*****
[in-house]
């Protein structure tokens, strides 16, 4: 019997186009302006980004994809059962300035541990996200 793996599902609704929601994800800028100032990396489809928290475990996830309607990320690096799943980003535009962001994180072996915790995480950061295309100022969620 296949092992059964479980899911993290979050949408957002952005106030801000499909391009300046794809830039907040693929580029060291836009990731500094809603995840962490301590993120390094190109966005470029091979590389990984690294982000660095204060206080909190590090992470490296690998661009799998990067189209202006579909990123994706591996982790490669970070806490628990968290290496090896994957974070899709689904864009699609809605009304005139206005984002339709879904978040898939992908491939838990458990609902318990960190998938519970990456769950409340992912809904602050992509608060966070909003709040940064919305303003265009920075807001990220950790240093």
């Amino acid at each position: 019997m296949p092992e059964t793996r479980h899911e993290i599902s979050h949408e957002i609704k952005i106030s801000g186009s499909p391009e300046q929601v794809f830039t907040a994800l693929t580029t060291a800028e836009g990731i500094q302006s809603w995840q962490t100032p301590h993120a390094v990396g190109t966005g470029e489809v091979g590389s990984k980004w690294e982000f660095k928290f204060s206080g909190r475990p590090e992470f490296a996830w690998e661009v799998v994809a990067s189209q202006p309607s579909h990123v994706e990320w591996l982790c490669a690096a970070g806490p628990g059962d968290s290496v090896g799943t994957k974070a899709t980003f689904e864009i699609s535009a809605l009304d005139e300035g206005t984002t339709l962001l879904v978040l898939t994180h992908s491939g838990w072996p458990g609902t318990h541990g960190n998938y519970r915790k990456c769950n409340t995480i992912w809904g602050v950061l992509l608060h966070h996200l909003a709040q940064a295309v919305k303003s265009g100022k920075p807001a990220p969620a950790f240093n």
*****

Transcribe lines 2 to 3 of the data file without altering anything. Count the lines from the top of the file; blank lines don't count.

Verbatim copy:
């Protein structure tokens, strides 16, 4: 019997186009302006980004994809059962300035541990996200 793996599902609704929601994800800028100032990396489809928290475990996830309607990320690096799943980003535009962001994180072996915790995480950061295309100022969620 296949092992059964479980899911993290979050949408957002952005106030801000499909391009300046794809830039907040693929580029060291836009990731500094809603995840962490301590993120390094190109966005470029091979590389990984690294982000660095204060206080909190590090992470490296690998661009799998990067189209202006579909990123994706591996982790490669970070806490628990968290290496090896994957974070899709689904864009699609809605009304005139206005984002339709879904978040898939992908491939838990458990609902318990960190998938519970990456769950409340992912809904602050992509608060966070909003709040940064919305303003265009920075807001990220950790240093």
């Amino acid at each position: 019997m296949p092992e059964t793996r479980h899911e993290i599902s979050h949408e957002i609704k952005i106030s801000g186009s499909p391009e300046q929601v794809f830039t907040a994800l693929t580029t060291a800028e836009g990731i500094q302006s809603w995840q962490t100032p301590h993120a390094v990396g190109t966005g470029e489809v091979g590389s990984k980004w690294e982000f660095k928290f204060s206080g909190r475990p590090e992470f490296a996830w690998e661009v799998v994809a990067s189209q202006p309607s579909h990123v994706e990320w591996l982790c490669a690096a970070g806490p628990g059962d968290s290496v090896g799943t994957k974070a899709t980003f689904e864009i699609s535009a809605l009304d005139e300035g206005t984002t339709l962001l879904v978040l898939t994180h992908s491939g838990w072996p458990g609902t318990h541990g960190n998938y519970r915790k990456c769950n409340t995480i992912w809904g602050v950061l992509l608060h966070h996200l909003a709040q940064a295309v919305k303003s265009g100022k920075p807001a990220p969620a950790f240093n």